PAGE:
Saturday, April 30, 2011

A Little Bit of Africa in Paris

Hello everyone, I'm back! I did a bit of traveling this past month.  I spent several days in Orlando and then 10 wonderful days in Paris! I just returned on Monday.  Most of my Paris postings are on my other blog, so if you're interested, mosey on over and have a read.

While we were in Paris we visited the 18th arrondissement located on the Right Bank. It is mostly known for hosting the district of Montmartre which contains a hill dominated by the Sacre Coeur as well as the famous Moulin Rouge.
Goutte d'or is a tiny patch of Africa transplanted to Paris. The population is dense and it is one of the last neighborhoods of true working class people although change and modernization has already started.

When I planned our trip to Paris this time, I had a lot of ideas about things that I might want to do while there, but very few ideas about things I knew that I had to do. Taking an historical tour which celebrates the achievements of African Americans in Paris was at the top of my list of things to do!

Fleeing racism in America, African Americans ex patriots have contributed to the history of Paris since the 1800s.

I decided on Walking The Spirit Tours. The enlightening tour is the brain child of Julia Browne, prize-winning writer, journalist and speaker. Since I just had my leg cast removed a couple of days before my trip, I decided it might be best to take the walking tour "sitting down". Not a problem, because Julia Browne's tours offer an option of the tour by private car. She can also help with airport transportation and is a wealth of information regarding other things to do while in Paris. If you go to Paris I highly recommend taking this fascinating tour. Contact Julia and tell her I sent you! You won't be disappointed.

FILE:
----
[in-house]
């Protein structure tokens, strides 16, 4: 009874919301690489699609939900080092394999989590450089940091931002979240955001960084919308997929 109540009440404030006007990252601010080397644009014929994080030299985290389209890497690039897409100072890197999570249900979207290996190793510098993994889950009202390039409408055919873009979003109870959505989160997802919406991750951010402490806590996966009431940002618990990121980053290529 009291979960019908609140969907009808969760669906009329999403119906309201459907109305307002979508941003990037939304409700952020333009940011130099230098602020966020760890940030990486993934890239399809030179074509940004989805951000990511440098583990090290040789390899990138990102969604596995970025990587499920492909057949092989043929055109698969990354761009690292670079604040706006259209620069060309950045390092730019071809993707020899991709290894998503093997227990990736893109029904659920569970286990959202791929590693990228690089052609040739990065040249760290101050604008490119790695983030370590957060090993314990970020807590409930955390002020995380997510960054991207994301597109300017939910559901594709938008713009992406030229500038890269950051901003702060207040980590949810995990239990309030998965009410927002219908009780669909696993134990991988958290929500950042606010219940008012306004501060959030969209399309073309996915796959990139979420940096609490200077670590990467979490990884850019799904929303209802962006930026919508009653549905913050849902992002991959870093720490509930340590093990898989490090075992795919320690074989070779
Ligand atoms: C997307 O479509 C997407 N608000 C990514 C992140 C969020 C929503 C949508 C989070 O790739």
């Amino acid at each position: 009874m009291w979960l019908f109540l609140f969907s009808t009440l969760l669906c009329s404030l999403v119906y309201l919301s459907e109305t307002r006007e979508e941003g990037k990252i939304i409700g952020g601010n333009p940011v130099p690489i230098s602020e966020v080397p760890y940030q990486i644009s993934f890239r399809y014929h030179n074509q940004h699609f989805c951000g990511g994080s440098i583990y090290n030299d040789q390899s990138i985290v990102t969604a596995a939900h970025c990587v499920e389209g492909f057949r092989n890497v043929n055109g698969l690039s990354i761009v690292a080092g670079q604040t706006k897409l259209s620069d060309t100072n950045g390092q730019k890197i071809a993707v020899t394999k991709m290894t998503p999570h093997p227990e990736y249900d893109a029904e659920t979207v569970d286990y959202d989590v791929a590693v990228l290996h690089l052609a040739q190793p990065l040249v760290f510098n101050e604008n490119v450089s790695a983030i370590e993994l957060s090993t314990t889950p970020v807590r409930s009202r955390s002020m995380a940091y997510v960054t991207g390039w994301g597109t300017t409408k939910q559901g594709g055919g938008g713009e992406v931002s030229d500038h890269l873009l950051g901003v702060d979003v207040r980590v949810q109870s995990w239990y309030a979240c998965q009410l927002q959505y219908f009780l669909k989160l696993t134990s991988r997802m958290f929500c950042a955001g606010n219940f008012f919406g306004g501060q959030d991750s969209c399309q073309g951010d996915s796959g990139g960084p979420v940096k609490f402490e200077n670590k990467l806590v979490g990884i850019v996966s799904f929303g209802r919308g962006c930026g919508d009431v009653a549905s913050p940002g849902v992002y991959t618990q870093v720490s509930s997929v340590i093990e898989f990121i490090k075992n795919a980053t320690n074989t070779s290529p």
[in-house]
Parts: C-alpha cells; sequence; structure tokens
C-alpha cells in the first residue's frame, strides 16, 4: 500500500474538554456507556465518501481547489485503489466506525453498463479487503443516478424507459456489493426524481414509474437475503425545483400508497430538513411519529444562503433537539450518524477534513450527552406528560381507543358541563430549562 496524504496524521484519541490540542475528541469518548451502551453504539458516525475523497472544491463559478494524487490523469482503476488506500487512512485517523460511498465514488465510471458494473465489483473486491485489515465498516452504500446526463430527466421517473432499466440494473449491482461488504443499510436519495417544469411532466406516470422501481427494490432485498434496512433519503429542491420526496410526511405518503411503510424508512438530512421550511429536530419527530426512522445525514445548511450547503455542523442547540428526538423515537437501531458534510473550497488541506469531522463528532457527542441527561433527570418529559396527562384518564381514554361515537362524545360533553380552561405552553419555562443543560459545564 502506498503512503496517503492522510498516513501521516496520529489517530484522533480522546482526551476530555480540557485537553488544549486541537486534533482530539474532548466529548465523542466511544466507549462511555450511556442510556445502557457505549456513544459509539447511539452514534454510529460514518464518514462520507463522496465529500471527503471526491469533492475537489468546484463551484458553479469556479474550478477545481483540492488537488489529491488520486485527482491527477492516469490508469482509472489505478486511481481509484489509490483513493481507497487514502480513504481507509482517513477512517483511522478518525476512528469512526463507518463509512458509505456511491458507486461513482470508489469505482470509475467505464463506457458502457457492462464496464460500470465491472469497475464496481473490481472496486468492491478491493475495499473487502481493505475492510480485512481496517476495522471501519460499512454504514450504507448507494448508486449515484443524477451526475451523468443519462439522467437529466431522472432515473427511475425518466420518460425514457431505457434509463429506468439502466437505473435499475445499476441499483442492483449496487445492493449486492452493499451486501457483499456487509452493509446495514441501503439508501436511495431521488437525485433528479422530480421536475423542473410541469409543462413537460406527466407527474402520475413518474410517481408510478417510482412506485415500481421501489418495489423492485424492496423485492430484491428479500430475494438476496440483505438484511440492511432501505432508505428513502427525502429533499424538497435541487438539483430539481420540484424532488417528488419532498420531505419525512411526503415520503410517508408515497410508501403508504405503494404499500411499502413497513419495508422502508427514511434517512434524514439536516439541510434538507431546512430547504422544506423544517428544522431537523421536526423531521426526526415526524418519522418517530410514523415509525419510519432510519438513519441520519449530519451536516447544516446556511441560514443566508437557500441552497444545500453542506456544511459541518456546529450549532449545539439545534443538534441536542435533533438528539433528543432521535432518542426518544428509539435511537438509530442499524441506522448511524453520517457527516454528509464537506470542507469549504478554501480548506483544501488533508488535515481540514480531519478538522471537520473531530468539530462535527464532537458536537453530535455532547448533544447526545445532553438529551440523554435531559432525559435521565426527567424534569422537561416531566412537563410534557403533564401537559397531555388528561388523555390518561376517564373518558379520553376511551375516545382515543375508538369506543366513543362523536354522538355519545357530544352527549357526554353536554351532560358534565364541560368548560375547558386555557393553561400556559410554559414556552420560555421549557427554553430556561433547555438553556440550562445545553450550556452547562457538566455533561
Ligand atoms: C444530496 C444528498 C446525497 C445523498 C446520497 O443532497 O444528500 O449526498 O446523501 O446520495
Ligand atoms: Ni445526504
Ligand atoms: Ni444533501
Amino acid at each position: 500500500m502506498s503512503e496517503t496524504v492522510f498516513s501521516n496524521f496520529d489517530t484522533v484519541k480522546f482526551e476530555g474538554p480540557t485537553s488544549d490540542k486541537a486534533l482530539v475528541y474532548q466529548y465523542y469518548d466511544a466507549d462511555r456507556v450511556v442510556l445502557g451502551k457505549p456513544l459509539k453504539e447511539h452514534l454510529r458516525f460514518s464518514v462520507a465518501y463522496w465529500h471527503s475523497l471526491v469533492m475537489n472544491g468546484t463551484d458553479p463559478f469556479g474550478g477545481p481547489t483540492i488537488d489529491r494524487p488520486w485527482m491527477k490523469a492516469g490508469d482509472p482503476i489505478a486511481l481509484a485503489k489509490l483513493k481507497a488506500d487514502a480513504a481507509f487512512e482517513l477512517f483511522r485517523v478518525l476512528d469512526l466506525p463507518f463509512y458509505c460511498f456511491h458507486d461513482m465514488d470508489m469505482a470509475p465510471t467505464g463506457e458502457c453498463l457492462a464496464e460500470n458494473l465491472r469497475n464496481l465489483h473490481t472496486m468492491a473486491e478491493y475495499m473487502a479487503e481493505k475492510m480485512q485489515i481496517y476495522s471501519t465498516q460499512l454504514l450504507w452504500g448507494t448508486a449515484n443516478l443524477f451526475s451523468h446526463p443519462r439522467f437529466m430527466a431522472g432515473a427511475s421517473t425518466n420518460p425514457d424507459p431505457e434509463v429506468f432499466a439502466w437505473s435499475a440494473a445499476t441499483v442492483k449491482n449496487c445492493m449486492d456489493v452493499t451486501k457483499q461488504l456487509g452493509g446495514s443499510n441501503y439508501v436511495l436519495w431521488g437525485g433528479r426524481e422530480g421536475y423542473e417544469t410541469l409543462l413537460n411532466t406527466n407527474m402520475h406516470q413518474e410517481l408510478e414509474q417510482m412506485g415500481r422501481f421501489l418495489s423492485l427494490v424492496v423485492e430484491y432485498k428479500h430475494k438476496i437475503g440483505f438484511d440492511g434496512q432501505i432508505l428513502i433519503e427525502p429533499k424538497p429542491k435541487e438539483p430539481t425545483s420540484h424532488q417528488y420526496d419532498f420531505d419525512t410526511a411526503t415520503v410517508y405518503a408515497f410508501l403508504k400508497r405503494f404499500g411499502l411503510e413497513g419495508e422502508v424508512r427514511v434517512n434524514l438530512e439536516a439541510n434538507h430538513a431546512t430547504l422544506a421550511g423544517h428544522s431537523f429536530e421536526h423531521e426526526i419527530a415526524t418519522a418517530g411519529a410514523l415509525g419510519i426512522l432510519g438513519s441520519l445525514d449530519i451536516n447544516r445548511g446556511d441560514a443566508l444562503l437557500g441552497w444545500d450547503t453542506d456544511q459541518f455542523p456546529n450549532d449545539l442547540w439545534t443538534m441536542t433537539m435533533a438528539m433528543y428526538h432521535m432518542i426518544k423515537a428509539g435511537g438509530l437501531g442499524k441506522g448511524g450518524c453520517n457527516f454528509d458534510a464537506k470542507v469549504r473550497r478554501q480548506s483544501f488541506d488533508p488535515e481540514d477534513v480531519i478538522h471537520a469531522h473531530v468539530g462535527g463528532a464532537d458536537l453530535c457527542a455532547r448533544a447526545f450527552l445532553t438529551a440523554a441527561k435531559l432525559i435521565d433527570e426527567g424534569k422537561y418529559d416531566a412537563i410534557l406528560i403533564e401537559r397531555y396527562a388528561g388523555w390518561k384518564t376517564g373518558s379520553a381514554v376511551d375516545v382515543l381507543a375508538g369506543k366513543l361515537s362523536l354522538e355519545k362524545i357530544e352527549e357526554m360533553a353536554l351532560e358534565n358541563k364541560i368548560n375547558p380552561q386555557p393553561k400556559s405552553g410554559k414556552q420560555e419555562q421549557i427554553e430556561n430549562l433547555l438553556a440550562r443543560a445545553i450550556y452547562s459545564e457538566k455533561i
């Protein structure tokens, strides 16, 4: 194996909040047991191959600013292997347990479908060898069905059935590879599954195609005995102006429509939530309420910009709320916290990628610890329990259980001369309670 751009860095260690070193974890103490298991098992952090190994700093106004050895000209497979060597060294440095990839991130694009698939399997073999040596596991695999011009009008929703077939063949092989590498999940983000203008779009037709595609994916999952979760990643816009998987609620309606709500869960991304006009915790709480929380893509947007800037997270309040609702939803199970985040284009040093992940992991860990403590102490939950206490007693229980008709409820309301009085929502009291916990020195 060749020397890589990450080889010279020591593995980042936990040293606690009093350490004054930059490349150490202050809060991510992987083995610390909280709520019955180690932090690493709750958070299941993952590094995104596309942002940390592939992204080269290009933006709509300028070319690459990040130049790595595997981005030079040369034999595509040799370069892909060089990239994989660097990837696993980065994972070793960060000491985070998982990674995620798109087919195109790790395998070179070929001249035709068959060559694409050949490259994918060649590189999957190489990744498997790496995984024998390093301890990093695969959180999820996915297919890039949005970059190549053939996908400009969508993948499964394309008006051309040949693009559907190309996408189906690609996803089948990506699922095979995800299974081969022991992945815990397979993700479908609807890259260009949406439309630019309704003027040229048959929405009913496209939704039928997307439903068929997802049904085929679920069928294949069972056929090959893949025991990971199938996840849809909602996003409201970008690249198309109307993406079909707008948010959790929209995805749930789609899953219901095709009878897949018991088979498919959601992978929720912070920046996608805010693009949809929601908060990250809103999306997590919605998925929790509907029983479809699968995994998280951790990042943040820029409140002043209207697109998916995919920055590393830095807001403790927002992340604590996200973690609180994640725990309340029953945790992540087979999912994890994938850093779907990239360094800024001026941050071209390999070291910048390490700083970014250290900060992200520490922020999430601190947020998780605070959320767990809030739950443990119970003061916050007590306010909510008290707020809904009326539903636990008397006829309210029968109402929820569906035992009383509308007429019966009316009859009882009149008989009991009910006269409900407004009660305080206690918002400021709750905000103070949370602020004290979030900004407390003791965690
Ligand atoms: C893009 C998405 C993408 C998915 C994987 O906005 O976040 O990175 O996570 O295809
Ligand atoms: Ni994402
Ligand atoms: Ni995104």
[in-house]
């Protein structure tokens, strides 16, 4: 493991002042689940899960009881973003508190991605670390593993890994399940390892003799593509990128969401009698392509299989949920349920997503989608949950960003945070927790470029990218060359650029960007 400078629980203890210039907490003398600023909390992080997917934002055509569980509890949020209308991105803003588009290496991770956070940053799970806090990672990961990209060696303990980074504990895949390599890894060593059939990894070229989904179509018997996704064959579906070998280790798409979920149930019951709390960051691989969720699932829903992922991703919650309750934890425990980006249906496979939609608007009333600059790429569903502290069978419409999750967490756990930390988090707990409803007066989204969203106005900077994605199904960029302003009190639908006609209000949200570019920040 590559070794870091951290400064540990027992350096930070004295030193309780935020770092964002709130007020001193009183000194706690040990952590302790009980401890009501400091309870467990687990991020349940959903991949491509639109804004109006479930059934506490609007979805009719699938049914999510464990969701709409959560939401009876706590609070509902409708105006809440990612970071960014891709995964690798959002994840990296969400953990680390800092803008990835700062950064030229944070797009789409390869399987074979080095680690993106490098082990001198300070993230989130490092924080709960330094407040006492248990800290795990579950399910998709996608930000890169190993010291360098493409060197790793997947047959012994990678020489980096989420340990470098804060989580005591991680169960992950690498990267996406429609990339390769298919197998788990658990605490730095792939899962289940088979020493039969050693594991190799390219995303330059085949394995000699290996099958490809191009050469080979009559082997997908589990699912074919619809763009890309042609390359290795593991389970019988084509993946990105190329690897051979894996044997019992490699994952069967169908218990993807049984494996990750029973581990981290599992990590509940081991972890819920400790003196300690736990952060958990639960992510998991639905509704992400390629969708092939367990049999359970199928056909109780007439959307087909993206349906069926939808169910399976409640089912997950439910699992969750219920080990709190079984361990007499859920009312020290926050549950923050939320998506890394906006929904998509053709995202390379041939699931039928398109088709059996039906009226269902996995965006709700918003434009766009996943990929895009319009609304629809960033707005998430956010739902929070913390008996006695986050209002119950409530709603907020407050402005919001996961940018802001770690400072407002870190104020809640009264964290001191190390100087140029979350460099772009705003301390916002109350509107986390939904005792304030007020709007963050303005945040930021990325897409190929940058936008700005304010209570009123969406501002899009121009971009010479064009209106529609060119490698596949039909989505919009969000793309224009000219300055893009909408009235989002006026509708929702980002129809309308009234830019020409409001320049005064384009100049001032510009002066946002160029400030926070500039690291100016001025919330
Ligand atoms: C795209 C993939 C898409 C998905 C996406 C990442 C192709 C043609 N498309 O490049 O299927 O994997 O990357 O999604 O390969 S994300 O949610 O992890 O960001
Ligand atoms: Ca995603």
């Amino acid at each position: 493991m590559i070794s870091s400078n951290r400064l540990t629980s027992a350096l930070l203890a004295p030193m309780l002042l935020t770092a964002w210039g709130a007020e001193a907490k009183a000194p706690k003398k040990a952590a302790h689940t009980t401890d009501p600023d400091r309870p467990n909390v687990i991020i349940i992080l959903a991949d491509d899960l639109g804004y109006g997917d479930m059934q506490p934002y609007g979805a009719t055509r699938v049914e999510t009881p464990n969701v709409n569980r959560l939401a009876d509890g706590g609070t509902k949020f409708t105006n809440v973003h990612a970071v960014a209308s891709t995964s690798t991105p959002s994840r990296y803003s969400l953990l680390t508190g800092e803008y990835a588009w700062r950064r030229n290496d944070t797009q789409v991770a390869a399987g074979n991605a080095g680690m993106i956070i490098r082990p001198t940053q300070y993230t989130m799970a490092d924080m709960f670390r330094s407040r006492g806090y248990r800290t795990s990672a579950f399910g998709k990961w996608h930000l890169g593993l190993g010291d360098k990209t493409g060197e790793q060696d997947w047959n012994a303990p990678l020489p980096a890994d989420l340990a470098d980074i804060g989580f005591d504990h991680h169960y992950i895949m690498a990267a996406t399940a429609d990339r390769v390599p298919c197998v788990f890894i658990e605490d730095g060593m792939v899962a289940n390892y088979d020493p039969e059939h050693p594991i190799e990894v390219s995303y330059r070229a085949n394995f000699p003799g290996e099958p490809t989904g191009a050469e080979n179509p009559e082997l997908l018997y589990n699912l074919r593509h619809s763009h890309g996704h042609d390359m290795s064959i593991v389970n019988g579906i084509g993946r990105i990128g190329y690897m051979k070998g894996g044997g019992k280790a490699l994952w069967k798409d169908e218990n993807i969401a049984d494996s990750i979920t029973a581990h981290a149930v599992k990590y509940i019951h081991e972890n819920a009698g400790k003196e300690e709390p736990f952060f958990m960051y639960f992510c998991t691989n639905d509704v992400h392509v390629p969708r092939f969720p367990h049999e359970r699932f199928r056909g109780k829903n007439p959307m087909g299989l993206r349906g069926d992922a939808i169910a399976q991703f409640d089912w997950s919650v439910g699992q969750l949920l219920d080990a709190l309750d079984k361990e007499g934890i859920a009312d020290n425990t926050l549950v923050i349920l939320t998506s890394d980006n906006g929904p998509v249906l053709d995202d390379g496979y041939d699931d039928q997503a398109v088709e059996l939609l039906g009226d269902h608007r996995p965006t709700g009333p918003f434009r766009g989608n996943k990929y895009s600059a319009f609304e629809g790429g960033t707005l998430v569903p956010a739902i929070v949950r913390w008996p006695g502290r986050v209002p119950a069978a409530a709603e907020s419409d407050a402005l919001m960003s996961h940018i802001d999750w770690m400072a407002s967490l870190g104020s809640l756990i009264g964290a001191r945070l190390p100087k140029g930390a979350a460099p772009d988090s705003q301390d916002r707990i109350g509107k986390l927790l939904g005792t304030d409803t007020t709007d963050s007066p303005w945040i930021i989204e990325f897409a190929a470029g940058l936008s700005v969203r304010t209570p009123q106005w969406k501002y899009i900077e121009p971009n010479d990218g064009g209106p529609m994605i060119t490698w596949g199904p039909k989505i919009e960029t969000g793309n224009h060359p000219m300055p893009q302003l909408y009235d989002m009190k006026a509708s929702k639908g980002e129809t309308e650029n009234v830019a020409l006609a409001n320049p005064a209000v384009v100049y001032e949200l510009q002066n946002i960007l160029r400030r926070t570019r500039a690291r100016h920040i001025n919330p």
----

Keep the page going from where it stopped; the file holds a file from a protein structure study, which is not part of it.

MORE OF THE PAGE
Bright and early on Saturday morning a private mini van arrived at our apartment to take us on a wonderful journey back in time. Our tour guide was Amena Moinfar, a passionate and knowledgeable Parisian of French/Middle Eastern origin.

During the 4 hour tour we criss crossed the city as Amena shared with us many little known facts about black history in Paris.

We learned about;
-Artists - which among others included; Henry O Tanner, Romare Bearden and August Savage.
Henry O Tanner's The Banjo Lesson

-Writers - Richard Wright and James Baldwin top the list of noteables.
#14 Rue Monsieur le Prince
Wright and his wife Ellen and their 2 daughters Rachel & Julia resided here for several years.
Richard Wright was invited to Paris by the French government in 1946. He decided to move to Paris after only being there for 7 months. He was following in the footsteps of Josephine Baker, Langston Hughes, Sidney Bechet and James Baldwin.

-The tour also included
Post WWII jazz greats Sidney Bechet, Coleman Hawkins, Bud Powell and  Miles Davis.

The appointment of St-Germain-des-Prés : During 20's and 30's, then after the second world war, the hotel is the place of meeting of the most known jazzmen : Miles Davis, Coltrane, Bud Powell, Lester Young, Chet Baker, Mal Waldron, Archi Shep, Mal Waldron, ... like artists in love with St-Germain-des-près Like : Dennis Oppenheim, Hemingway, Jean-Paul Sartre, Jim Morrison, Juliette Greco, Keith Haring, Lester Young, Mal Waldron, Miles Davis, Nam Jun Paik, Simone de Beauvoir, Tarantino, Boris Vian, Bertrand Tavernier, Ernest Hemingway, Lester Young, Henri Miller, Jean-Paul Belmondo, Antoine de Saint Exupery, Camille Desmoulins, Annabel Buffet, Anne-Marie Cazalis

-A trip through the Montparnasse Arts District

-The University of Paris

-Tour of the 1930s jazz clubs in the "black Montmartre" rue Fontaine

-The home of Sally Hemings

-Theatre des Champs Elysee where Josephine Baker performed

Our final stop on the tour was to Goutte d'or and the Nioumre Restaurant where we enjoyed a traditional Senegalese meal.

1 comment:

CHASON said...

Good job ! I won't be able to call this evening as my plane back to Paris is l e a v i n g as soon as I finish writing this. No Place Like Paris!